Peace meant poverty for Tripoli. And Baker knew it. He knew, too, that occasional forays into the Sahara for slaves wouldn’t sustain the Tripolitan economy. The choice was war with England or war with France. In November 1682 he was relieved when Admiral Herbert’s flagship, the New Tiger, arrived to confirm the articles of peace once again. The dey welcomed him with a spectacular display of arms on the shore. For three hours Murad Bey’s soldiers drilled and exercised, while Herbert watched from a barge and the dey looked down from the battlements of the citadel, “where he caused to be spread abroad a great flag of green silk most richly wrought with gold, a respect whereith the Turks’ most solemn festivals have not been known to be honored.”26 Herbert invited Baker and most of the senior officers of the government to dinner aboard the New Tiger. Only Murad was absent, because he couldn’t stand the rough sea. (That’s why he was commander of land forces, presumably.) There were salutes and presents and expressions of mutual admiration, and the articles were once more confirmed, although that didn’t stop Baker smuggling two fugitive slaves aboard in disguise. One was a Swede with a Newcastle wife; the other, a Muscovite named Gabriel, had been hiding in Baker’s house for the past nine months.

Herbert’s arrival was a relief to the consul. “I do verily believe it will have turned the scale on our side,” he wrote in his journal as the New Tiger weighed anchor and sailed away. “A poor barren country, an empty treasury, and a good peace continued with his majesty and the French king, destroys the very foundations of [Tripoli’s] existence.”27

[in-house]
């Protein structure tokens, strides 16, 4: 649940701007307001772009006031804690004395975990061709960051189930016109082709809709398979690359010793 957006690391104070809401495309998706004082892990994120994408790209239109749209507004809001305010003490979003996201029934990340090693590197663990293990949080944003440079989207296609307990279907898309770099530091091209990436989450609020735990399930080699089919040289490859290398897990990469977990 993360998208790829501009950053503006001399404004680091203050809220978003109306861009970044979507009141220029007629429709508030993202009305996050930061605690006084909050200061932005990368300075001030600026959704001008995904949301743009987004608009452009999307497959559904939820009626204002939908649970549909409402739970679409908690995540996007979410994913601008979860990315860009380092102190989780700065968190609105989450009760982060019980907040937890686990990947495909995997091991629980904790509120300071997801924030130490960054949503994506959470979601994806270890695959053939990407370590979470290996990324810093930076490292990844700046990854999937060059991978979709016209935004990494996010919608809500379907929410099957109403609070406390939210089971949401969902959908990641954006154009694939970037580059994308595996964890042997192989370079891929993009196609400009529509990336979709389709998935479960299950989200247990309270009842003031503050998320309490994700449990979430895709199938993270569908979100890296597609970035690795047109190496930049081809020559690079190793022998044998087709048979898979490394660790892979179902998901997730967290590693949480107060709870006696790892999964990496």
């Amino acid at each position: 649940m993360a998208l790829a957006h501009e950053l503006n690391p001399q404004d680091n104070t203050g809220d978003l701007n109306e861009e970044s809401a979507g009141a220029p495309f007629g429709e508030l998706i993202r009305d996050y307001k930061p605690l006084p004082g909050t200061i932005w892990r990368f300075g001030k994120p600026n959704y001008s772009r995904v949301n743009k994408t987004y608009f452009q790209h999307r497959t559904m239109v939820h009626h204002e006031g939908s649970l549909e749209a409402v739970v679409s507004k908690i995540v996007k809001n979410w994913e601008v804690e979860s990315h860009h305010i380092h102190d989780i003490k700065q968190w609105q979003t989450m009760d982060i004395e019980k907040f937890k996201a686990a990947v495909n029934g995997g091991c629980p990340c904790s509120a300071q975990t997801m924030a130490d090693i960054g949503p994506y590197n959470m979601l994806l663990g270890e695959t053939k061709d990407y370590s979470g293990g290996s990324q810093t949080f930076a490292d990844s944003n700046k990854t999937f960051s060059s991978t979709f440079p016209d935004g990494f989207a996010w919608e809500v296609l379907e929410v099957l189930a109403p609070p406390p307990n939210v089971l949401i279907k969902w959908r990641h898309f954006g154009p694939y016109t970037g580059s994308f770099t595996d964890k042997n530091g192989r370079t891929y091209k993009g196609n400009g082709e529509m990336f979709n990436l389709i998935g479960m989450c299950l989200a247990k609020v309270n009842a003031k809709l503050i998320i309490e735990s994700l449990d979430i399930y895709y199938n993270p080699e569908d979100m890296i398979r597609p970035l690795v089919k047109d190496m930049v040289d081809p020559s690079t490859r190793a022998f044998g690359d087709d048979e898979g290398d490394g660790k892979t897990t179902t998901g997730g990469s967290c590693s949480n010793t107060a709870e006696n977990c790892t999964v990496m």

Baker was a familiar figure in Tripoli, in the souks and narrow streets, down by the harbor, around the courtyards and fountains of the Assaray Al-Hamra citadel. In the later seventeenth century, Europeans—those who weren’t renegades, at least—tended to adopt the same dress all over Barbary and the Levant: a broad-brimmed beaver hat, a knee-length black silk suit, perhaps with high red stockings and a red waistcoat; and for winter, a long gray woolen coat. Baker’s journal gives fleeting glimpses of his day-to-day activities. One moment he is firing off an angry note to a raïs called Mustapha Four-Beards who is flying English colors from his bowsprit: “I must have that flag immediately taken down and sent to my house without more ado.” (And it was.)28 Another time he receives word that an English gunner from the Francis and Benjamin has decided to convert to Islam. He immediately sets off for the citadel, where he finds that the man, whose name is William, has already presented himself to the dey, announced his wish to turn Turk, and recited the shahada. Technically that means the consul is too late, but Baker pays no attention to such niceties. He drags William away from the dey, down to the harbor, and aboard his ship, where he is locked up—for his own good, of course—until she sails, three weeks later.